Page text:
The Least Stressful Job on Earth

OLYMPUS DIGITAL CAMERAMy husband sent me this article this morning: the Globe and Mail summarizes some key points from a list of the most and least stressful jobs on earth.  #1 least stressful job?  University professor.

I’m not exactly a university professor, and some of the conditions I work under are quite different from theirs.  My students, for example, don’t “generally want to be there,” at least not if by “there” you mean “English class;” in some cases, they don’t even want to be in college. There are also some university professors who are comfortable walking in, giving a lecture and then walking out and going off to do their own stuff while TAs grade their papers.  I can agree that such a job sounds pretty low-anxiety, and it’s not how I operate (although if I could get someone else to do my grading I would be ALL OVER THAT.)

However, I don’t have to administer standardized tests, and I have tenure and a good salary.  Do I have one of the least stressful jobs on earth?

Maybe.  I can agree that military personnel, airline pilots and taxi drivers have it tougher than I do.  That said, there are days when I think the belligerent students, sky-high piles of marking and standards of performance I set for myself are a bit too much for me to handle.

Post-secondary educators and those who know them: what do you think of this assertion?  Do university professors have the  least stressful job out there?

Image by Michal Zacharzewski

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Demoralization vs. Burnout

Being a pug: a demoralizing state of affairs.

Are you burnt out?  Or are you demoralized?

A recent article (passed on to me by a colleague) fits nicely with my series on teacher burnout that wrapped up last week:  sometimes what we call burnout is actually demoralization. The difference is in the cause.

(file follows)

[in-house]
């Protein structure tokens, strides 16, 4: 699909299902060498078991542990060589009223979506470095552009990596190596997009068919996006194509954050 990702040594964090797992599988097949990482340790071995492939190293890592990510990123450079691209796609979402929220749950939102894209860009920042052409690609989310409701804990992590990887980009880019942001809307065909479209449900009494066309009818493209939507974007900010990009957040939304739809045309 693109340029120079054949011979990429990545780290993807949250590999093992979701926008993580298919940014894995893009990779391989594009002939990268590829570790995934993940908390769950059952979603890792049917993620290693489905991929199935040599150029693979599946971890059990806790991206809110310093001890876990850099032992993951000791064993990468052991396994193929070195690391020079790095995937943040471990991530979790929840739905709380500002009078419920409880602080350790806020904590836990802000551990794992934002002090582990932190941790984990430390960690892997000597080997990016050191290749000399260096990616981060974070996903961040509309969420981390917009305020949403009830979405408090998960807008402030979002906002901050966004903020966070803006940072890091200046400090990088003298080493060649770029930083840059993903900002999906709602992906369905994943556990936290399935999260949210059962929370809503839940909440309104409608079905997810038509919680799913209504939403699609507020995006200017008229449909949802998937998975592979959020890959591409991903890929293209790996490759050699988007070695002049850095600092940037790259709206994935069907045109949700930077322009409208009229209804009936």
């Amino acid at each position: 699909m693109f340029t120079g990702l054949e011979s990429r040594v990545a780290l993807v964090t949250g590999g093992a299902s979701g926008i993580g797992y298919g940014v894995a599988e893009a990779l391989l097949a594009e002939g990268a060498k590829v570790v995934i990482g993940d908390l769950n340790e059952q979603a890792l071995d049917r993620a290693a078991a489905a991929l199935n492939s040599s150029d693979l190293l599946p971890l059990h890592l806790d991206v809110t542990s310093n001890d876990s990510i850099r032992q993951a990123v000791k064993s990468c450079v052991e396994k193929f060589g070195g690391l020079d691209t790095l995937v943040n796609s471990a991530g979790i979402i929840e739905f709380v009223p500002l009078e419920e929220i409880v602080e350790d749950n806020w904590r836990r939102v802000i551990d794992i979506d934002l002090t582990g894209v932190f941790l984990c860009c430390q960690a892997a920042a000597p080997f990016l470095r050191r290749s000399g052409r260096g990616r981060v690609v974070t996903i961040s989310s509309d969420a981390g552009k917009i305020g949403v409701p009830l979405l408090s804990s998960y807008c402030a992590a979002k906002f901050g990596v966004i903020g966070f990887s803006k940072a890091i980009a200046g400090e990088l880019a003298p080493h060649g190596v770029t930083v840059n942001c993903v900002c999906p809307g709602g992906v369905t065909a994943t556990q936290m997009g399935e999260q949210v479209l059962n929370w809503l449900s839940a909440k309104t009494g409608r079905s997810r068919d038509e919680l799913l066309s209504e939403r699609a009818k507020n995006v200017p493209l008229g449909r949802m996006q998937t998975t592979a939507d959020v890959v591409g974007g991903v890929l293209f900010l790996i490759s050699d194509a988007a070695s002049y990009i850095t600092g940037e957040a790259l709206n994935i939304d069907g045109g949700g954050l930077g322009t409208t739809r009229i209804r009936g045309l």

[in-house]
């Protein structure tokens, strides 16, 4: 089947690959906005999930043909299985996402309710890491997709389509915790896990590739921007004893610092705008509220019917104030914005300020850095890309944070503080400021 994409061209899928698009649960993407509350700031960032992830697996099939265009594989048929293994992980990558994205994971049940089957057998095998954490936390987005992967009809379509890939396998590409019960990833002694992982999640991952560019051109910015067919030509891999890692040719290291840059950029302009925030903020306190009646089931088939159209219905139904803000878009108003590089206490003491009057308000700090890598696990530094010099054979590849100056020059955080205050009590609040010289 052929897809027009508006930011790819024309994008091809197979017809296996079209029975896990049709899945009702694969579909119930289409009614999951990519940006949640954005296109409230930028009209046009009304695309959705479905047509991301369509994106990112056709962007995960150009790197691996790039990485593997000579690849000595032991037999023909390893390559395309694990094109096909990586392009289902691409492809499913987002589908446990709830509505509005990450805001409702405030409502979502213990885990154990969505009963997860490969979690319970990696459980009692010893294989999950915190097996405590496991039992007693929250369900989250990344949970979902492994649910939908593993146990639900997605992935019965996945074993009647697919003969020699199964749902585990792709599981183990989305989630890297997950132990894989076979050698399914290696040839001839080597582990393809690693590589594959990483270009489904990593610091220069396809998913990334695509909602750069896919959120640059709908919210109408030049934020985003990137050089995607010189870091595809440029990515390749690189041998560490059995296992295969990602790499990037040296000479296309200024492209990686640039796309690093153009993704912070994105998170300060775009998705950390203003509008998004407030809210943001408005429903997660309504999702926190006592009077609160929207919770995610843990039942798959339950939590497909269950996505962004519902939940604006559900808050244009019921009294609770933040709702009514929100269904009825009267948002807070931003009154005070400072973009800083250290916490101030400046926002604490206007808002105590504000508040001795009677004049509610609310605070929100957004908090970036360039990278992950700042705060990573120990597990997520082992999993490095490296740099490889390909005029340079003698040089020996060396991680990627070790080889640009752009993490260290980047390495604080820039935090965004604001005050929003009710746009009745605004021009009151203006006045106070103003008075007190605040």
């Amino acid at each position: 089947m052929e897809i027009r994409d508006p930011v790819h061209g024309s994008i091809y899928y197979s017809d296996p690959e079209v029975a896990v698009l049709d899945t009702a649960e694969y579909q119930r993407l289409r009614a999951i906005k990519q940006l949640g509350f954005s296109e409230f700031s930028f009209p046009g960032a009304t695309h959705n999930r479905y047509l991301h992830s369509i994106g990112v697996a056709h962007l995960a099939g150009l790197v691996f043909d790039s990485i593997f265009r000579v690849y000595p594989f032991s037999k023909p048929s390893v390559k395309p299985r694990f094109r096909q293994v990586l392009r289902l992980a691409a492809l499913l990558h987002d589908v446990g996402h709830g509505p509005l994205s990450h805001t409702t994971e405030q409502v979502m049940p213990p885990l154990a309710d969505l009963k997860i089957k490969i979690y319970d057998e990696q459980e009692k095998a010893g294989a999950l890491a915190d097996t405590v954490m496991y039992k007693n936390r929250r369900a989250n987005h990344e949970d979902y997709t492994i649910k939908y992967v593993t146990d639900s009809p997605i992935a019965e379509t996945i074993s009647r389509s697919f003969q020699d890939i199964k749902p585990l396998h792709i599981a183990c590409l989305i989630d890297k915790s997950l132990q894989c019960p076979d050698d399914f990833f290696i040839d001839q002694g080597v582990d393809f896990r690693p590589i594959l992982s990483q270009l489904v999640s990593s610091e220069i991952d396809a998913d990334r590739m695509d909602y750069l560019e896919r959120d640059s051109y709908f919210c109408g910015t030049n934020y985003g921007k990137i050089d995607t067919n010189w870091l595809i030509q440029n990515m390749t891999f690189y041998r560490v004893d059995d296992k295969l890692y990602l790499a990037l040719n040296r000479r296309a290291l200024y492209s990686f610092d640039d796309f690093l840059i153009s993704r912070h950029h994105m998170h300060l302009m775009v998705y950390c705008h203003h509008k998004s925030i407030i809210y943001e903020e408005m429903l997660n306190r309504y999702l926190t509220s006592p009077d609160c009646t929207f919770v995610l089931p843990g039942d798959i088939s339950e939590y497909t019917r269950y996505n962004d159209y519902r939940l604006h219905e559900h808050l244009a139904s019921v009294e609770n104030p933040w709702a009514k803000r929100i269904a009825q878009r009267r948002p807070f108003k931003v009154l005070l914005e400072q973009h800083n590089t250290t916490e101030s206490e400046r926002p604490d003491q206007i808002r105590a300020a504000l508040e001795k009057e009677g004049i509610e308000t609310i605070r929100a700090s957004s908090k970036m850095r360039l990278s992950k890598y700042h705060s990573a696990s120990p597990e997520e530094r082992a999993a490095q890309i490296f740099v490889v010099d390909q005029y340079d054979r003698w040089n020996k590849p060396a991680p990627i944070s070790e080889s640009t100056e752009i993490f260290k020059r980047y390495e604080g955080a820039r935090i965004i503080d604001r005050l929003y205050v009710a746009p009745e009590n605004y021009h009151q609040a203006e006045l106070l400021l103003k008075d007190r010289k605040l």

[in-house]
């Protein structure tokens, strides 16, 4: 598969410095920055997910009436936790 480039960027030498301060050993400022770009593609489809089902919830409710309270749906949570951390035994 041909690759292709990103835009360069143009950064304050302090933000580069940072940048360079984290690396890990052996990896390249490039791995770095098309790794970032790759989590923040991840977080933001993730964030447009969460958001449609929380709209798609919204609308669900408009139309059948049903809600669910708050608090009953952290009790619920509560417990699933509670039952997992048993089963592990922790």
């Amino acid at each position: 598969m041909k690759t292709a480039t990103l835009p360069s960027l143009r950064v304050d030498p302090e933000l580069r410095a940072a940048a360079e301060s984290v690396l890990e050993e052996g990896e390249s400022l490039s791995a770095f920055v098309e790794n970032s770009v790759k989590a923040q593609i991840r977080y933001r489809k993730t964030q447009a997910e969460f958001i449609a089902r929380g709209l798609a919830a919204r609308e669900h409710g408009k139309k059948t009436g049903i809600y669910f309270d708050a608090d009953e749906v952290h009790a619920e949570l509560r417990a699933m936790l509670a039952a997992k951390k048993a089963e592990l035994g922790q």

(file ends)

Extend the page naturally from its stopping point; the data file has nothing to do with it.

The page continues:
I have been lucky enough to work mostly in contexts that value and support good teaching and effective learning.  Recently, though, there have been some administrative developments  at our college that prioritize bean-counting over student achievement and teacher sanity.  So far, resistance has been strong, and no sweeping changes have been made, but it is possible that, within a year or so,  we will be inundated with a lot of time-consuming paperwork in a perhaps futile attempt to keep our remedial English classes to a manageable size.  If this happens, I can foresee serious consequences for our morale.  And even now, before any concrete changes have manifested, there is tension and hostility between administrators and teachers the likes of which I haven’t seen at the college before.  This is definitely demoralizing, and threatens to be much more so.

I hear a lot of stories from teachers who are, not burnt out by the real demands of teaching, but demoralized by the conditions they have to battle against.  Doris Santoro (in the article linked above) describes demoralization as follows:

Demoralization occurs when the job changes to such a degree that what teachers previously found “good” about their work is no longer available.  Moral rewards are what bring many of us to teaching: finding ways to connect meaningfully with students, designing lessons that address students’ needs, using our talents to improve the lives of others. [Demoralization] is a sense that the moral dimension of the work is taken away by policy mandates that affect [our] teaching directly.

I would be interested to know about your experiences of demoralization in your job, whether it be teaching or something else.  In particular, I’d love to know how you’ve successfully battled demoralization.  Have you triumphed over policies or infrastructures that were compromising your ability to do your job?  Or have you learned to adapt, or adapt to, such policies to meet your needs?  Have you ever left a job because it demoralized you so that there was no turning back?

Image by BlueGum